It's enough to make a girl cry. I loved Kristen McHenry's post about crying at work: "To cry, to well up, to lament, blubber, keen, or wail--all are unforgivable. Crying, one shows an unseemly level of engagement, a lack of ability to maintain objectivity and distance; one shows weakness, femininity and its inherent manipulations, that are you easily broken, that you are sickly in hue, a wreck, battered, without backbone, pallid and brittle and girly and irrational." It's a wonderful post, a prose poem that explores terrain we've all likely experienced.
In my current position, I have to be careful not to cry. I'm an administrator in a college that doesn't have as many students as we once did. If people see me crying, they'll assume the news is bad and that the news has to do with them. Not good.
When my grandmother lay dying, I called my sister while I was at the office and quickly dissolved into tears. I remember saying, "I'm glad I have an eye infection right now. It explains why my eyes are red and puffy when I see people after this conversation."
Yes, most of our workplaces give us many reasons to cry. There are many people and circumstances designed to get one's goat. I loved Kathleen Kirk's recent post about goats, goatherds, and goat cheese: "Bob was reminding us at church yesterday of the vigilance it takes to remain nonviolent in life, down to not letting someone 'get our goat'--that is, not letting someone provoke us into being cranky and irritable in our own actions and speech.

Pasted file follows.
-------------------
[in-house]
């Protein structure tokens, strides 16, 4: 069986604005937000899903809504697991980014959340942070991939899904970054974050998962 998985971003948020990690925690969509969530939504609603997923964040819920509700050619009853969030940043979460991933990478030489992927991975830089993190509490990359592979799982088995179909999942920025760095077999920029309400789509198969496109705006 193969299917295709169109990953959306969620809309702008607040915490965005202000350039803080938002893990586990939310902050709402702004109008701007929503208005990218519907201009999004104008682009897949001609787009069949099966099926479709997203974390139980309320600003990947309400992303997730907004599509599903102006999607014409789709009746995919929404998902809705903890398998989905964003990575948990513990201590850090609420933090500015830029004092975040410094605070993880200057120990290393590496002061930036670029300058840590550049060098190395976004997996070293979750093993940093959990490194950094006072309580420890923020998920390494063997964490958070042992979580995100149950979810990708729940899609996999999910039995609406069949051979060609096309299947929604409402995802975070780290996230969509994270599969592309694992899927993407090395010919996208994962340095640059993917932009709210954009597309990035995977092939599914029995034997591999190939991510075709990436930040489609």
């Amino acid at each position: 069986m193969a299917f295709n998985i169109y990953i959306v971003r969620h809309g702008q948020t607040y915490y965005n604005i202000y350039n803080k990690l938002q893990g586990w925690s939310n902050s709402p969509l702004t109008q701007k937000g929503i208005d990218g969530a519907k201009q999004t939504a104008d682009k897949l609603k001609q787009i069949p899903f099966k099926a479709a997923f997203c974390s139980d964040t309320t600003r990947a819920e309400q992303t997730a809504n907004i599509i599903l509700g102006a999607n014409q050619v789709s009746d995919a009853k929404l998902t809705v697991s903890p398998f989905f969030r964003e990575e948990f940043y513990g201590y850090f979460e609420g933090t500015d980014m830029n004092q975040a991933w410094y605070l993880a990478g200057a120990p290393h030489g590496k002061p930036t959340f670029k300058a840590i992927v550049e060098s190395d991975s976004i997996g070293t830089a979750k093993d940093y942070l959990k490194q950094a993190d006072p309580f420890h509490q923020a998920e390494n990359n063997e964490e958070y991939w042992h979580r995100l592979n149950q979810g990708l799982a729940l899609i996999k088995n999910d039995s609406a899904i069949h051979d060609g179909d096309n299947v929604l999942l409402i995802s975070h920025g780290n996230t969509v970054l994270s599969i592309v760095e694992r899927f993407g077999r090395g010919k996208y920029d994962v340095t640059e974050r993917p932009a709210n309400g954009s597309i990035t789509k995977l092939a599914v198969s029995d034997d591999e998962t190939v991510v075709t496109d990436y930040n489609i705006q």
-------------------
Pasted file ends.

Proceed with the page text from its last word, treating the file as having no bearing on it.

Bob told about a job interview, and a boss's warning about a certain manager:
'This guy seems to know how to get a person's goat,' he explained.
'No worries.' I countered, 'I’ll leave my goat at home.'”
I've been working at leaving my goat at home! Some weeks are more of a challenge than others. Some weeks, I dream of running away and starting a goat farm and selling goat cheese at some farmer's market somewhere.
My spouse would remind me that goats are mean and viciously destructive and that we should raise something else. Tropical fruits, perhaps. On our great Southeast funeral trip, we talked about raising buffalo. Could they survive in a central Florida ranch? Surely summers on the Great Plains are as hot as summers here--hotter, even. Do buffalo need a cold season?
I try to remind myself that every job has its annoyances. Every job involves a fair amount of tedium, since humans can't run on high levels of adrenaline very long and stay alive. Dave Bonta has a great post on tedium where he explores how our lives have changed since the Industrial Revolution: